Previous findings have suggested that the physiological effects of Syn domain E are generated through a perturbation of the interactions of Syn I with F-actin. Actin is known to be a fundamental player linking the regulation of SV cycling and trafficking between functional SV pools to synaptic efficacy . It has been demonstrated that Pep-E, as well as a highly conserved peptide from domain C characterized by similar physiological effects, competitively inhibit the Syn–actin interactions . Thus their physiological effects could be ascribed to an inhibition of SV tethering to the actin cytoskeleton which is believed to regulate size and maintenance of the RP [11,41–43]. However, the physiological role of actin in the regulation of SV pool size and trafficking was recently questioned . Actin filaments were shown to be less abundant inside the SV clusters than near the plasma membrane at the endocytic periactive zone and around the SV clusters [45–48]. Moreover, at the giant lamprey synapse disruption of the actin cytoskeleton led to a depletion of the RP of SVs upon activity, by impairing the transport of SVs from the endocytic periactive zone to the SV cluster and decreasing the cluster size upon stimulation , whereas at hippocampal synapses it had no significant effects on the SV pool size . The characteristic distribution of F-actin at pre-synaptic sites, around rather than within the SV cluster, suggests a scaffolding function of the actin meshwork, rather than a direct role in clustering . Interestingly, Syns have been reported to disperse from the SV cluster to the endocytic zone during synaptic activity [45,49]. Taken together, these data suggest that Syn–actin interactions may be more important for the regulation of SV trafficking between distinct pools than for the maintenance of the RP and for SV clustering. Accordingly, the Syn domain E–actin interaction may not be the sole mechanism by which domain E exerts its functions.
In the present paper, we addressed the possibility that domain E contributes to SV clustering through additional interactions within the nerve terminal. Our data indicate that the Syn domain E: (i) binds to Syn I and Syn II; (ii) mediates Syn dimerization and participates in the stabilizing effect of Syn on the phospholipid bilayer; and (iii) is involved in Syn-mediated SV clustering.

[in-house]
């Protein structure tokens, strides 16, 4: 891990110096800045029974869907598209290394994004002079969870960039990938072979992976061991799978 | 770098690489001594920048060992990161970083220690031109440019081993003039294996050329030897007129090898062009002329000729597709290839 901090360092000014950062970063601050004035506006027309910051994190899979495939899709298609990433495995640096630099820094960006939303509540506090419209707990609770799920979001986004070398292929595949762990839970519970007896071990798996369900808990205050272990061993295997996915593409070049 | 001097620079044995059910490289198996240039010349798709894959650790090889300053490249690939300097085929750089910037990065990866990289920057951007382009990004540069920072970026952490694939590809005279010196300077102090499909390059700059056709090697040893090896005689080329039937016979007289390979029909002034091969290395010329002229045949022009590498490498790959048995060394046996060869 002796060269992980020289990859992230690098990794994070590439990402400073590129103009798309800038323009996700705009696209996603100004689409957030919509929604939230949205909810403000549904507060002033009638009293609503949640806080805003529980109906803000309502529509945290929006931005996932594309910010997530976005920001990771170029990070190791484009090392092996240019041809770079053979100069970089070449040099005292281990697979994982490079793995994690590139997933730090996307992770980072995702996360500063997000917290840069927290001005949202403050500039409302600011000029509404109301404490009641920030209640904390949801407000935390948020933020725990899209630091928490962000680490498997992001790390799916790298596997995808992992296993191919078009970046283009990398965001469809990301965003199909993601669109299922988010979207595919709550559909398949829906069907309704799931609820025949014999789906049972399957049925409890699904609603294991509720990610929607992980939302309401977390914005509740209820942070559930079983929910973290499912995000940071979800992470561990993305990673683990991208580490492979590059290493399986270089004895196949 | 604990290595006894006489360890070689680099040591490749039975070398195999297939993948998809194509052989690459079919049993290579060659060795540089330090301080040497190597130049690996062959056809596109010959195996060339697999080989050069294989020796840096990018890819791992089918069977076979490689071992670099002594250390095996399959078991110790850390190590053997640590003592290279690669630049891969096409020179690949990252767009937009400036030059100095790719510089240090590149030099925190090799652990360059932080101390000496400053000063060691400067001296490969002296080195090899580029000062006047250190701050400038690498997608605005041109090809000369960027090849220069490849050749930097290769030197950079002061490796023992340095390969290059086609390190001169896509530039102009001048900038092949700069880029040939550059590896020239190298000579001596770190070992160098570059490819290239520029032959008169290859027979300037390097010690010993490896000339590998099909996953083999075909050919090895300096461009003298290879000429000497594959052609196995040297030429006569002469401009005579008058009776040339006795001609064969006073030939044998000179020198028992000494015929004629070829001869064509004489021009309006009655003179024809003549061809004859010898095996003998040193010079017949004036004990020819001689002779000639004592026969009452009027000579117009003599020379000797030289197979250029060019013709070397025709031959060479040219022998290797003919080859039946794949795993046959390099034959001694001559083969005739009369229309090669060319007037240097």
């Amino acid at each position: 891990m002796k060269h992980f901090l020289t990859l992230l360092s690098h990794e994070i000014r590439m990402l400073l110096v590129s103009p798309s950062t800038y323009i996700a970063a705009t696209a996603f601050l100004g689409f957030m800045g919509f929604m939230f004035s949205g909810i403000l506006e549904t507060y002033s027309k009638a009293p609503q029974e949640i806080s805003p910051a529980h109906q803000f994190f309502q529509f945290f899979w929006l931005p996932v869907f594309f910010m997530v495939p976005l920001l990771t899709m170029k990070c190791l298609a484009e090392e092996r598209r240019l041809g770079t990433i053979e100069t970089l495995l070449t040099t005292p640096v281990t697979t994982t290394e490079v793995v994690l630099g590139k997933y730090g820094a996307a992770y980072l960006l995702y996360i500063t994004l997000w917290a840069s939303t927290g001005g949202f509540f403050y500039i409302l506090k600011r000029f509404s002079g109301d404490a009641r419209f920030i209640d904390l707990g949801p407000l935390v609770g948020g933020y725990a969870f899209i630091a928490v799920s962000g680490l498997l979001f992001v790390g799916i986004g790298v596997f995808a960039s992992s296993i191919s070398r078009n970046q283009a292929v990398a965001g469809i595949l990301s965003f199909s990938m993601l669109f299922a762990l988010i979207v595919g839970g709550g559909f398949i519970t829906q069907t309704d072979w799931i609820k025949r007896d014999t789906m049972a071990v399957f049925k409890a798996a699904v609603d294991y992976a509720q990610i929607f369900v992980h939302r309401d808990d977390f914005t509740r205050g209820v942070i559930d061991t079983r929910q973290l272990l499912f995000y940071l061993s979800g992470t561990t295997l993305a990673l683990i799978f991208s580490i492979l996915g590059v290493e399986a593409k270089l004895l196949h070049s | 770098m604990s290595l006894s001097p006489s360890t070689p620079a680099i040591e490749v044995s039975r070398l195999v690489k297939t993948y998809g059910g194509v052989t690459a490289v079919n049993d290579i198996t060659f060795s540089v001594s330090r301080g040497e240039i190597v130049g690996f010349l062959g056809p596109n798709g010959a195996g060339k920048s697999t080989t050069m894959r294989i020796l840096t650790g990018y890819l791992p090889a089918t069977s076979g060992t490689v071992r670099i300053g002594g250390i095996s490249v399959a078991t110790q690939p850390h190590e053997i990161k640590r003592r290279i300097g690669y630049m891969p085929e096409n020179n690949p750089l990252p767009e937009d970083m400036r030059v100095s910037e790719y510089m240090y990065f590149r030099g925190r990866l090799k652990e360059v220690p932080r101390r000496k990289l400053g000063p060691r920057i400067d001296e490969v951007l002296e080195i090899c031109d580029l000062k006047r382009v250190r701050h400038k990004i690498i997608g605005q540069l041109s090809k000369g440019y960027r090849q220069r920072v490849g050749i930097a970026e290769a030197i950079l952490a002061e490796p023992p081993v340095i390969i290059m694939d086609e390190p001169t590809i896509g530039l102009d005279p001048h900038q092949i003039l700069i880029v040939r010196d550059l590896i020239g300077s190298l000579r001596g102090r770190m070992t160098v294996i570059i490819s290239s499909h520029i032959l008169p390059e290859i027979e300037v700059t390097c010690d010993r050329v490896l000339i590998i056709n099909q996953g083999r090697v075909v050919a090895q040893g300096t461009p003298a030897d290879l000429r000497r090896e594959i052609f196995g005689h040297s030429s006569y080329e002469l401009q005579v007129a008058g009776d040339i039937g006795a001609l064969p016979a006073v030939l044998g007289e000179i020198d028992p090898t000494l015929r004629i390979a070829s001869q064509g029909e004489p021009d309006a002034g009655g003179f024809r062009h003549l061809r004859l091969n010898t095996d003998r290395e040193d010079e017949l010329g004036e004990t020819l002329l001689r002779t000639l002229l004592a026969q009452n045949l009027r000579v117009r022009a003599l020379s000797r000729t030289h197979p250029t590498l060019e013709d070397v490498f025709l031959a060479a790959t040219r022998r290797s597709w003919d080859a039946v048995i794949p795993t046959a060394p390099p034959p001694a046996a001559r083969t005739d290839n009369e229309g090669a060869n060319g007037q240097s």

Syn oligomerization has been demonstrated in living cells expressing distinct Syn isoforms where Syn I/II and Syn II/III heterodimers, in addition to homodimers, were detected . The interaction of domain E with Syn I and Syn II, but not Syn III, detected by affinity chromatography in the present paper is in full agreement with the yeast two-hybrid screens which found Syn I and Syn II in the large majority of the specifically isolated prey clones using a domain E-bearing Syn IIa bait . The fact that Syn III was excluded from the interaction with Pep-E is in line with the low expression levels of this isoform in mature nerve tissue  and with previous data demonstrating that Syn III is not able to heterodimerize with Syn I when overexpressed in COS7 cells . The involvement of domain E in the formation of Syn dimers also implicates this domain in the specific targeting of Syns to synaptic terminals. Domain E was identified as a positive determinant of nerve terminal targeting and dimerization was reported to be crucial for bringing to synaptic terminals Syn isoforms with weak targeting potential, such as Syn Ib .